In another study, Abe et al. [7] evaluated the influence of daily physical activity on the toe grasping strength and knee extensor strength. They observed that the absolute and relative toe grasping strengths were significantly greater in the group with high intensity of physical activity (with average step count ≥8,000 steps/day) than in the low-intensity group. However, there were no statistically significant differences in absolute and relative knee extension strengths between groups. In our own study, there was also no significant effect of training of plantar short foot muscles on knee extensor muscle strength. After 6 weeks of training programme, a significant improvement was noted only in the performance of knee flexors. It may suggest that hamstring muscles were more susceptible to exercises of plantar short foot muscles, with both of them being parts of the same anatomy train.

Hashimoto and Sakuraba [6] studied the effectiveness of 8-week training on strength of foot flexor muscles. The interphalangeal and metatarsophalangeal joint flexing exercises with resistance were performed with 200 repetitions, once per day, three times per week. After training, they observed significantly higher values of foot flexor muscle strength and improvement in vertical jump, one-leg long jump, and 50 metre run time tests. In our own study, improvement in running test was also observed, although the training was shorter, and the exercises activated only short foot muscles without flexor digitorum longus muscles.

In our previous study [49], the impact of foot exercises on foot posture and fundamental movement patterns in long-distance runners were evaluated. In this study, runners performed two kinds exercises of plantar short foot muscles. After 6 weeks of training, statistically significant improvements in Foot Posture Index (FPI-6) and in Functional Movement Screen (FMS) test, which estimates the quality of the fundamental movement patterns, were observed. It was demonstrated that exercises of plantar short foot muscles significantly modified the foot posture and reduced tendency to pronation. Moreover, beneficial effects on the quality of functional movement patterns in deep squat and active straight leg raise (ASLR) tests were noted. It was suggested that this kind of exercise in addition to strengthening of short foot muscles also positively affected proximal body parts, improving hip mobility, neuromuscular control of hip movement in relation to pelvis, and control of load transfer from toes to heel. The relationship between short foot muscles and proximal parts of the body was also confirmed by the results of our current study. We have hypothesised that the applied exercise, through interaction within myofascial chains, may enhance strength, work, and power in knee flexors and performance in running tests.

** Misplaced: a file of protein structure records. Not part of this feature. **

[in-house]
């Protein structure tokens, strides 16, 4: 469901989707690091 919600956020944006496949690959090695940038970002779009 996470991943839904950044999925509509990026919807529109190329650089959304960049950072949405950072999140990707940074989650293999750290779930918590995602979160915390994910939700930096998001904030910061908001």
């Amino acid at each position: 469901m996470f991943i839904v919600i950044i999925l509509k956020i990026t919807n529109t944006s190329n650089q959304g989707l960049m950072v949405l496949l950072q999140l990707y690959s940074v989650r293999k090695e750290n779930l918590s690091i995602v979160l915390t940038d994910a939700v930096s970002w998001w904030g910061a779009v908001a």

Plantar intrinsic foot muscles are a component of the superficial back line. According to the paradigm of Anatomy Trains, the myofascial structures participate in energy transfer through body parts. Tension and overloads are transmitted along them [3]. However, in the literature there are no studies reporting the influence of exercises of plantar short foot muscles on lower extremity muscle strength in proximal segments of the kinematic chain. There are only some studies which partially describe this issue with the relationship between the foot posture and the activity of lower extremity muscles.

Snook et al. [23] conducted a study with isokinetic ankle joint assessment in subjects with neutral foot and with pronation. In the group with pronation, they observed decreased concentric ankle plantar flexion peak torque values in comparison to the group with neutral foot. They explained these results biomechanically, as pronation makes foot less rigid and, therefore, generates less torque [50, 51]. On the other hand, Hintermann and Nigg [16] indicated that excessive foot pronation influences internal rotation of the tibia and may cause overloading of the knee or other changes in proximal parts of the kinematic chain. The authors explained that while walking or running the movement associated with the calcaneus eversion pronation induces internal rotation of the tibia through the talus. At the same time, pelvis rotates externally in relation to the supporting leg, initiating external rotation of the femur. In this way, two forces acting in opposite directions affect the knee joint. Excessive transfer of the eversion movement of the calcaneus to the tibia may be associated with potential knee overload. This situation occurs when foot pronation exceeds physiological range of motion.